With an innovative method of laser-drilling micro-holes in balloon catheters, MeKo now offers its customers the possibility to develop new and improved components for the treatment of stenosis (vascular constrictions). The special feature: MeKo is capable of producing perforated balloons with holes having incredibly small diameters of only 4-8 µm.
Stenosis can occur in arteries due to fat and calcium deposits within the blood vessel and is commonly treated with a stent. Recently, whenever possible and reasonable, balloons have been used more frequently to dilate the stenosis, rather than implanting a stent.
Drug-coated balloons (DCBs) deliver antiproliferative drugs to the vessel wall while dilating the stenosis to prevent cell proliferation during healing of the damaged vessel.
However, DCBs have several disadvantages: First of all, the drug adhering to the balloon has a very limited shelf life. In addition, the DCB loses some of its coating as it travels through the blood vessels to the stenosis. As a result, the final drug dose is unpredictable. Furthermore, the drug is predominantly released linearly from the folds of the balloon, resulting in an uneven drug delivery with some areas receiving more drugs than others.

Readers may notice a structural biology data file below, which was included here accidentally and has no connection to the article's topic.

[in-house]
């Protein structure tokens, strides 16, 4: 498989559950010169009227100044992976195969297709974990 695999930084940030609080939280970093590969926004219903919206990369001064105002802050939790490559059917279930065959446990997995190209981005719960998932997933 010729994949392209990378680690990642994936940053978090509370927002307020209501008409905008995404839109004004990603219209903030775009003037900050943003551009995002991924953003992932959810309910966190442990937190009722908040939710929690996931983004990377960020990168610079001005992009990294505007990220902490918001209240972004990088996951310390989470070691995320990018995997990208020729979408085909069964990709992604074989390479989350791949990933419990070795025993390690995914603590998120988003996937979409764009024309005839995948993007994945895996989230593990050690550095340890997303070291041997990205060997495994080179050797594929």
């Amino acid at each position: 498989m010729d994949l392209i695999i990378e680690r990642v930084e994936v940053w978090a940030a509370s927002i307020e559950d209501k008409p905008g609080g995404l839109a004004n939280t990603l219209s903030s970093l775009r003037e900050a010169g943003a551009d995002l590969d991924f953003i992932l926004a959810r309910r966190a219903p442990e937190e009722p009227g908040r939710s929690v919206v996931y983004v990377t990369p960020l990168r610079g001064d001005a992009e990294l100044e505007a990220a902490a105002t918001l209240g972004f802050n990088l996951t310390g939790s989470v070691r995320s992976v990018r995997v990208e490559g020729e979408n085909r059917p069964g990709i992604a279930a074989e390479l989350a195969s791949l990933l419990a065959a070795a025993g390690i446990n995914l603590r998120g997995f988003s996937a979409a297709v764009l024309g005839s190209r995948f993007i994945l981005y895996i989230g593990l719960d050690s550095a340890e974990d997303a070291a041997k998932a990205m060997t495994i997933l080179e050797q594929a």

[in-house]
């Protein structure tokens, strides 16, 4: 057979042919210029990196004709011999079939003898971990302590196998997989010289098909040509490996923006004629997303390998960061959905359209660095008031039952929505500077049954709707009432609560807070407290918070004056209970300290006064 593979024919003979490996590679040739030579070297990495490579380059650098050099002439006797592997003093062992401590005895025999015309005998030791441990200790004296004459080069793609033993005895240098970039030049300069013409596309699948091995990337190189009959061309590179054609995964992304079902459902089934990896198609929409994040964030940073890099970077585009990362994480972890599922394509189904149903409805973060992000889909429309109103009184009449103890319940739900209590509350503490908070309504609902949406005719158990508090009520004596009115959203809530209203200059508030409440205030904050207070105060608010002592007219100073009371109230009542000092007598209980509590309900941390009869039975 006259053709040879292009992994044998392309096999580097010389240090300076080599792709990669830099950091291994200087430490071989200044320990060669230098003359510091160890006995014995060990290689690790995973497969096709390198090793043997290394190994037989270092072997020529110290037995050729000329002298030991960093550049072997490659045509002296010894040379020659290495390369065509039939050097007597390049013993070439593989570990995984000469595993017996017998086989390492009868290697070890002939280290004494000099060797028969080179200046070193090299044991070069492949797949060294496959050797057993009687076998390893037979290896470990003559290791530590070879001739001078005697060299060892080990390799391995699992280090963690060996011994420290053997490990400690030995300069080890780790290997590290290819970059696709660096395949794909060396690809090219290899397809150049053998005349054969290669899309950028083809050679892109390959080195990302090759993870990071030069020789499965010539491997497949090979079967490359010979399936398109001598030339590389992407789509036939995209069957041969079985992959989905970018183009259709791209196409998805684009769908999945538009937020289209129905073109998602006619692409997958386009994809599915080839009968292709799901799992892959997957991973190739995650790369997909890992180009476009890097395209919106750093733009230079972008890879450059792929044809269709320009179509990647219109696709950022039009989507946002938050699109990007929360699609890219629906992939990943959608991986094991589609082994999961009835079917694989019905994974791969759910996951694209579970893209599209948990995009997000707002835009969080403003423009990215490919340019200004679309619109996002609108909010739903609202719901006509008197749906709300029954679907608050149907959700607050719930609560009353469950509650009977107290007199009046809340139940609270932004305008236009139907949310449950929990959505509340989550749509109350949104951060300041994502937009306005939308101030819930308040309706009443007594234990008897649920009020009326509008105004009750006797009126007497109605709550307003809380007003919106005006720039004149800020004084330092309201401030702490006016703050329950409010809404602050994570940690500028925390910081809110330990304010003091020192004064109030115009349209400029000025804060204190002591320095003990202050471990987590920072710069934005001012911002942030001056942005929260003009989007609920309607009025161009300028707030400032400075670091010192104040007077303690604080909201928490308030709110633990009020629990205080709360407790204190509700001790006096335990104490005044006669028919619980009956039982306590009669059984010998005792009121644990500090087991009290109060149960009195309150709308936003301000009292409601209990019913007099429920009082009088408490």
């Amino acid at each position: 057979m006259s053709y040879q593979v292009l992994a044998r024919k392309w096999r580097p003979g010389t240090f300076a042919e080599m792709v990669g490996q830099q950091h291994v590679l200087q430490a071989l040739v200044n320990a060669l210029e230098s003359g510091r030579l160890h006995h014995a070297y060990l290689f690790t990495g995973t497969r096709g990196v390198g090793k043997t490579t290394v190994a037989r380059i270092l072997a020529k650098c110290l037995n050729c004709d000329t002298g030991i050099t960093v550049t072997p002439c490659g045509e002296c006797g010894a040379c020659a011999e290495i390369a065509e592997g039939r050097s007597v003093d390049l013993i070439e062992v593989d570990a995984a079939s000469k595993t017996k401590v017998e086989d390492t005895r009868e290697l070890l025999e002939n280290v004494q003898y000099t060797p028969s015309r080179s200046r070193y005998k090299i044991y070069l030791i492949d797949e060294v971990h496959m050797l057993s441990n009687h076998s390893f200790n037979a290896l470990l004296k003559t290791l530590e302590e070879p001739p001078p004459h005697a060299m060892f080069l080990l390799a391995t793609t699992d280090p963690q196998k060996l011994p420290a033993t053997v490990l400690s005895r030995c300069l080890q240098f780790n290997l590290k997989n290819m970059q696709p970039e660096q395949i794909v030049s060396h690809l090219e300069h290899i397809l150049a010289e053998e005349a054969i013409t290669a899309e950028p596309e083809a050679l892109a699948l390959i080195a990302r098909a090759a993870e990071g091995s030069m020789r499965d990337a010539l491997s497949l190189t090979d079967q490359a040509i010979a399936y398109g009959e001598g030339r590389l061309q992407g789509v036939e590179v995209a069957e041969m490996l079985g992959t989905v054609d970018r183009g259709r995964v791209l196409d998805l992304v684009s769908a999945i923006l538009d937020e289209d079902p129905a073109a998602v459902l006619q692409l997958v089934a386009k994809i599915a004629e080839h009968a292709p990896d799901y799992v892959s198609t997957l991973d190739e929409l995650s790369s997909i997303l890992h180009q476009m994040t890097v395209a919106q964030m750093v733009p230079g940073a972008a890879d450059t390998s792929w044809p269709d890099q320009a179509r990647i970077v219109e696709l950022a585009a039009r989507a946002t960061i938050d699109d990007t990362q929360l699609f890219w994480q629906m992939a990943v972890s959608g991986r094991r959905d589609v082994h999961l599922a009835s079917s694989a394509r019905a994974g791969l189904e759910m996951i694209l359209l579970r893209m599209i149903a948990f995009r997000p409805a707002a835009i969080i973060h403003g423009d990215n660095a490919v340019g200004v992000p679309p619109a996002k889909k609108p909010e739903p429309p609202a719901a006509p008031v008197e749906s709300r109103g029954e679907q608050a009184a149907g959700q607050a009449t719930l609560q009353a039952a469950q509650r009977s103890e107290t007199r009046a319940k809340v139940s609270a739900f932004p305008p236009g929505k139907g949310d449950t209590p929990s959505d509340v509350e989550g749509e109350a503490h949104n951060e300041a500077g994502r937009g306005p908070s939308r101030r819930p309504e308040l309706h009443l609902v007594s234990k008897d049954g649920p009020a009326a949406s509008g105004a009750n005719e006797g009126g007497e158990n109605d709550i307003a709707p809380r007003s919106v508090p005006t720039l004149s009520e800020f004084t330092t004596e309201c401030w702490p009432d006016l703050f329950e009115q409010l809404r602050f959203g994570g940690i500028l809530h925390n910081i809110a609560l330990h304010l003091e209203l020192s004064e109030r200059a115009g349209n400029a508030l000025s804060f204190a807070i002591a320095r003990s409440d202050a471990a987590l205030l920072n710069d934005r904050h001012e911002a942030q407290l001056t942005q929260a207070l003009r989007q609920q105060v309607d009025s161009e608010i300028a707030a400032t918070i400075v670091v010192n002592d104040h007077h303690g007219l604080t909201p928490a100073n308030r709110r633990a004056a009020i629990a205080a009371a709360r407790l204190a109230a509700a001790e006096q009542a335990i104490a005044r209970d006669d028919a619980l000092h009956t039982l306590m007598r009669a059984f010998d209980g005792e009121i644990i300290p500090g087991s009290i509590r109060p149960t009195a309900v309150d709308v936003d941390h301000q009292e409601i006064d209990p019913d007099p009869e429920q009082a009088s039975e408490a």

To avoid these and other disadvantages of DCBs, MeKo has developed a new type of balloon catheter, micro-drilling several hundred micro-holes into the balloon called Drug Delivery Balloon (DDB). The advantages of the DDB are obvious: The balloons are only filled with drugs while being used. Until then, they have an almost unlimited shelf life and any drug won’t be released before the blood vessel is dilated.
Due to freely customizable and individual micro-hole patterns and MeKo’s highly precise manufacturing capabilities, the drug release will occur exactly as intended and uniformly throughout the entire balloon.
Very narrow manufacturing tolerances of 0.220 µm (0.0000086”) and quality control process inspecting every single hole allow a highly reproducible and therefore safe procedure.